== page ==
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* Particularly,' said , 'when, as was the case the other day, it is notorious that neither of them has any real respect for the idol which he is forced to crown. Then the political innuendoes, the under-currents of censure of the present conveyed in praise of the past, become tiresome after we have listened to them for five years. We long to hear people talk frankly and directly, instead of saying one thing for the mere purpose of showing that they are thinking of another thing. The Emperor revenged himself on Falloux by his antithesis : "que le désordre les avait uni, et que l'ordre les avait séparé.""
‘How did Falloux reply to it?' I asked.
'Feebly,' said - He muttered something about l'ordre having no firmer adherent than himself. In these formal audiences our great man has the advantage. He has his mot ready prepared, and you cannot discuss with him.'
We talked of the French spoken by foreigners. “The best,' said Circourt, 'is that of the Swedes and Russians, the worst that of the Germans.'
‘Louis Philippe,' said Z., ‘used to maintain that the best test of a man's general talents was his power of speaking foreign languages. It was an opinion that flatte cd his vanity, for he spoke like a native French, Italian, English, and German.'
'It is scarcely possible,' said Tocqueville, ‘for a man to be original in any language but his own ; in all others he is forced to say what he can, and that is generally something that he recollects.'
'I was much struck by that,' said Z., 'when conversing with Narvaez. He had been talking sensibly but rather dully in French. I begged him to talk Spanish, which I understand though I cannot speak. The whole man was changed. It was as if a curtain had been drawn up from between us. Instead of hammering at commonplaces, he became pointed, and spirited, and eloquent.'
• Is he an educated man?' I asked.
'For a Spaniard,' answered Z., 'yes. He has the quickness, the finesse, and the elegance of mind and of manner which belong to the South. The want of book-learning contributes to his originality.'
•The most wonderful speaker in a foreign language,' said Sumner, 'was Kossuth. He must have been between forty and fifty before he heard an English word. Yet he spoke it fluently, eloquently, and even idiomatically. He would have made his fortune among us as a stumporator.'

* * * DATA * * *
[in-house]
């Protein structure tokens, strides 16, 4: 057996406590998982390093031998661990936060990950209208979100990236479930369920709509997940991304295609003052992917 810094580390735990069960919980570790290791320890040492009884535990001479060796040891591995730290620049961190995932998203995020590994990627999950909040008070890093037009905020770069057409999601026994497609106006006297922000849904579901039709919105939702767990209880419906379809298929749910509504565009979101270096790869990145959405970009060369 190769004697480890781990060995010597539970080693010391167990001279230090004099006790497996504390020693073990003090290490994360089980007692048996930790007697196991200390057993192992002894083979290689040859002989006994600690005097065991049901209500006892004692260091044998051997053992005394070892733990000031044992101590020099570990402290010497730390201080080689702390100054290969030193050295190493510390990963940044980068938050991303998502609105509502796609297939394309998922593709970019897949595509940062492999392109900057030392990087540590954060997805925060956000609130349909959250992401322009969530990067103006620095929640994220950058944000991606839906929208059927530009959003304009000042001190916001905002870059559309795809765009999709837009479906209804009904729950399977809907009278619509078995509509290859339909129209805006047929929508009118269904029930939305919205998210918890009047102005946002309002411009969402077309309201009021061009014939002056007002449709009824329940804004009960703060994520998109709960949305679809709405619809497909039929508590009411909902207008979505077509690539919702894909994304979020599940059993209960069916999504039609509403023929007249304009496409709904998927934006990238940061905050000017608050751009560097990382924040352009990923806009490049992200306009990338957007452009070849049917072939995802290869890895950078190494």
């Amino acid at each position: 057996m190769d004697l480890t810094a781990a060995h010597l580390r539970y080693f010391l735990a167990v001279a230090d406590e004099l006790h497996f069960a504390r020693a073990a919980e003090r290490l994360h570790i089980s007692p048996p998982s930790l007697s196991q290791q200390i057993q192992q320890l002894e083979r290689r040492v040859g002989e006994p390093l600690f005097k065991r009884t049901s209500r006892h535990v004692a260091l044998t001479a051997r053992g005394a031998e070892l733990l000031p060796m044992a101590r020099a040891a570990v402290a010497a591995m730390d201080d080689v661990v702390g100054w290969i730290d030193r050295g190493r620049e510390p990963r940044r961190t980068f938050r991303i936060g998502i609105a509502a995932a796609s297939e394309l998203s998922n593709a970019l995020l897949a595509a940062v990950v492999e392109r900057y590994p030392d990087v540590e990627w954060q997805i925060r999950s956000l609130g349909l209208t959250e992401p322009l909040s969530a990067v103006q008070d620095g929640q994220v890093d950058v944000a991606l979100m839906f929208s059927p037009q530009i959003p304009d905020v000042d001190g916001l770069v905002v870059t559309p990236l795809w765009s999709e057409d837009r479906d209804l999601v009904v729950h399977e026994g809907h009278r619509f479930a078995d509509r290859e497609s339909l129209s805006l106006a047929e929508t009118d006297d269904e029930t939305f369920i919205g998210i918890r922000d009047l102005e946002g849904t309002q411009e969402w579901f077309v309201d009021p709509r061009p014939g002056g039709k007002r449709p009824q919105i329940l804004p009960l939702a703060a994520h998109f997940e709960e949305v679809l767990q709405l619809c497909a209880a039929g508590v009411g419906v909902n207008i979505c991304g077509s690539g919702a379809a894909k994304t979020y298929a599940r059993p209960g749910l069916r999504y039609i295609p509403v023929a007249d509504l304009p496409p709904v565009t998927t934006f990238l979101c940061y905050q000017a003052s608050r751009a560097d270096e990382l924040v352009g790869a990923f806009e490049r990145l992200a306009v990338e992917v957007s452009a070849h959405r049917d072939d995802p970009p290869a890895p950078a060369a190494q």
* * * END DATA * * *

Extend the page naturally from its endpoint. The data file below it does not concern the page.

Tuesday, April 28.—Tocqueville drank tea with us.
Circourt,' said Tocqueville, ‘is my dictionary. When I wish to know what has been done or what has been said on any occasion, I go to Circourt. He draws out one of the drawers in his capacious head, and finds there all that I want arranged and ticketed.
One of the merits of his talk, as it is of his character, is its conscientiousness. He has the truthfulness of a thorough gentleman, and his affections are as strong as
his hatreds. I do not believe he would sacrifice a friend even to a good story, and where is there another man of whom that can be said ?'
What think you of Mrs. T—-?' I inquired.
'I like her too,' he replied, “but less than I do Circourt. She has considerable talent, but she thinks and reads only to converse. She has no originality, no convictions. She says
what she thinks that she can say like person writing a dialogue or an exercise. Whether the opinion which she expresses be right or wrong, or the story that she tells be true or false, is no concern of hers, provided it be bien dit.'
The fault of her conversation,' I said, 'seems to me to be, that while she is repeating one sentence she is thinking of the next, and that while you are speaking to her, she is considering what is to be her next topic. I have noticed this fault in other